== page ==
So if anyone does try to fight back, it'll need to be more than your word vs. theirs. But it could be worth it, if you really were treated unfairly (not just poorly).

Anonymous said...

That $100K settlement story reeks of the apocryphal, at least as it's being told. Organizations don't settle with individuals who don't have plausible legal claims. Maybe if the person had a civil rights (discrimination) claim, the story would be believeable. But a suit against a university for failing to assess a job candidate "fairly" based only on the ground that someone fell asleep during the candidate's interview would be dismissed immediately. No incentive for the university to "settle" there. Y'all are a little gullible, or careless with details, I think....

crabby abby said...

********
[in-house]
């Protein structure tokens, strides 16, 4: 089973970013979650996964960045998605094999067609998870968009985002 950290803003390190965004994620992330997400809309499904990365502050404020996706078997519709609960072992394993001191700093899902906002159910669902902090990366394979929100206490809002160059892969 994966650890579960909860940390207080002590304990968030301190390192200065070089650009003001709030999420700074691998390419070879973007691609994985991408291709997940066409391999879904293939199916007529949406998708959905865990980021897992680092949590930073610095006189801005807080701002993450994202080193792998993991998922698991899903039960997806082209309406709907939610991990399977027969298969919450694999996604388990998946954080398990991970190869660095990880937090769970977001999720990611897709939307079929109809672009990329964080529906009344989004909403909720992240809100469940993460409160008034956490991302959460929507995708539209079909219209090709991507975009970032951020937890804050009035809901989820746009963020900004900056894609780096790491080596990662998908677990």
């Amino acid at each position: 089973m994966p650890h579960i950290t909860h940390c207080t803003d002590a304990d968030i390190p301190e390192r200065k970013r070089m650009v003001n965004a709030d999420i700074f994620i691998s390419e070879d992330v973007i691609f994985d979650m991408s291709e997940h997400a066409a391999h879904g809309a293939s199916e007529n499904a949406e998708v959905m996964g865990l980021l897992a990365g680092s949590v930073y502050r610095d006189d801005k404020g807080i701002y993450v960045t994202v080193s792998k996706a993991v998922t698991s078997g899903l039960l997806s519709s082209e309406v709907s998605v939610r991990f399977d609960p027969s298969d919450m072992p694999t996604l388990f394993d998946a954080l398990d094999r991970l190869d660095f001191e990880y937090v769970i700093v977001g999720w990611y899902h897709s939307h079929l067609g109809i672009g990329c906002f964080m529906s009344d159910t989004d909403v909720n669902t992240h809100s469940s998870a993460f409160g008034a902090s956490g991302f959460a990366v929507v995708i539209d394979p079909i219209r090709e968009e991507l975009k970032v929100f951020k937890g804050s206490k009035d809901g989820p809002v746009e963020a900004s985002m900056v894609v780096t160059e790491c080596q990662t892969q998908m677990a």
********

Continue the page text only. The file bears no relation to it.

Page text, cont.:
Headline News
CRABBY ABBY AFFECTS CHANGE!

http://leiterreports.typepad.com/blog/2008/04/the-change-in-t.html

Anonymous said...

i'm not that chair, and i didn't fall asleep during your teaching demo.

but i did fall asleep during your job-talk, and also the job-talks of your competitors.

also, i fell asleep when derek parfit came to talk, and when philip pettit came to talk, and when barbara hermann came to talk.

so it's not you.

it's me, and my life. i don't get enough sleep. having little kids in your forties will do that to you. plus, i work really hard at my job. i take my duties--teaching, writing, departmental stuff--very seriously, and that's part of why i come to all the talks.

but god i'm tired. i live in a state of near-exhaustion, ready to fall asleep whenever i am not going at fall speed. put me in a dark-ish room, tell me to sit still and be passive for an hour, and i'm going to doze off.

i try to get as much as i can from the talk. i usually only nod off for five minutes here and there.

and i don't pretend that i'm going to doze through it and ask brilliant questions. those myths about aged prof. x who slept through the talk and then asked a brilliant question always omit the nine other times when he asked a really stupid question that the speaker had answered while he was asleep.